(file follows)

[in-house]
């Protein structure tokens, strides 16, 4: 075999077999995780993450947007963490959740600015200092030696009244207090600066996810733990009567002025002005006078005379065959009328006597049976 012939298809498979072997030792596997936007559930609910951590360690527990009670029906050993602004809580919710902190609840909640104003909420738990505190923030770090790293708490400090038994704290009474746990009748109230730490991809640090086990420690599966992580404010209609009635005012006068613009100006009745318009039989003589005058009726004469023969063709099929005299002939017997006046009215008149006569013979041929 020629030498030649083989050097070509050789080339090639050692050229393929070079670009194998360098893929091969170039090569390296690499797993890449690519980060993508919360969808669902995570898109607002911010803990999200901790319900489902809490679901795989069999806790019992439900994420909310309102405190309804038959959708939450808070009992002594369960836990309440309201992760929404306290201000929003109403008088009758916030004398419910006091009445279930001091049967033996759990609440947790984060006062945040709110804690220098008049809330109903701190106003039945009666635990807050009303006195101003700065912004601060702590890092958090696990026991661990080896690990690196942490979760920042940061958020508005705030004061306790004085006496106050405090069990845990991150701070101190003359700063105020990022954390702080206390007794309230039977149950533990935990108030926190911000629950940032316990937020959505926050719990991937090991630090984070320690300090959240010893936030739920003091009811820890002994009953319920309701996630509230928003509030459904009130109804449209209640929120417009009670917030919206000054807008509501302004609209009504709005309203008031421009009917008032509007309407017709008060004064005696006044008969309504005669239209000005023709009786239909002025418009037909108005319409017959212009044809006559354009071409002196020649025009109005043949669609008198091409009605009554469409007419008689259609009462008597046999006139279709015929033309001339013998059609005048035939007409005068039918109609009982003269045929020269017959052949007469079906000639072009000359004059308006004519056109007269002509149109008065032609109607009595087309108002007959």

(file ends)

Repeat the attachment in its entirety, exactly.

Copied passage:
[in-house]
């Protein structure tokens, strides 16, 4: 075999077999995780993450947007963490959740600015200092030696009244207090600066996810733990009567002025002005006078005379065959009328006597049976 012939298809498979072997030792596997936007559930609910951590360690527990009670029906050993602004809580919710902190609840909640104003909420738990505190923030770090790293708490400090038994704290009474746990009748109230730490991809640090086990420690599966992580404010209609009635005012006068613009100006009745318009039989003589005058009726004469023969063709099929005299002939017997006046009215008149006569013979041929 020629030498030649083989050097070509050789080339090639050692050229393929070079670009194998360098893929091969170039090569390296690499797993890449690519980060993508919360969808669902995570898109607002911010803990999200901790319900489902809490679901795989069999806790019992439900994420909310309102405190309804038959959708939450808070009992002594369960836990309440309201992760929404306290201000929003109403008088009758916030004398419910006091009445279930001091049967033996759990609440947790984060006062945040709110804690220098008049809330109903701190106003039945009666635990807050009303006195101003700065912004601060702590890092958090696990026991661990080896690990690196942490979760920042940061958020508005705030004061306790004085006496106050405090069990845990991150701070101190003359700063105020990022954390702080206390007794309230039977149950533990935990108030926190911000629950940032316990937020959505926050719990991937090991630090984070320690300090959240010893936030739920003091009811820890002994009953319920309701996630509230928003509030459904009130109804449209209640929120417009009670917030919206000054807008509501302004609209009504709005309203008031421009009917008032509007309407017709008060004064005696006044008969309504005669239209000005023709009786239909002025418009037909108005319409017959212009044809006559354009071409002196020649025009109005043949669609008198091409009605009554469409007419008689259609009462008597046999006139279709015929033309001339013998059609005048035939007409005068039918109609009982003269045929020269017959052949007469079906000639072009000359004059308006004519056109007269002509149109008065032609109607009595087309108002007959």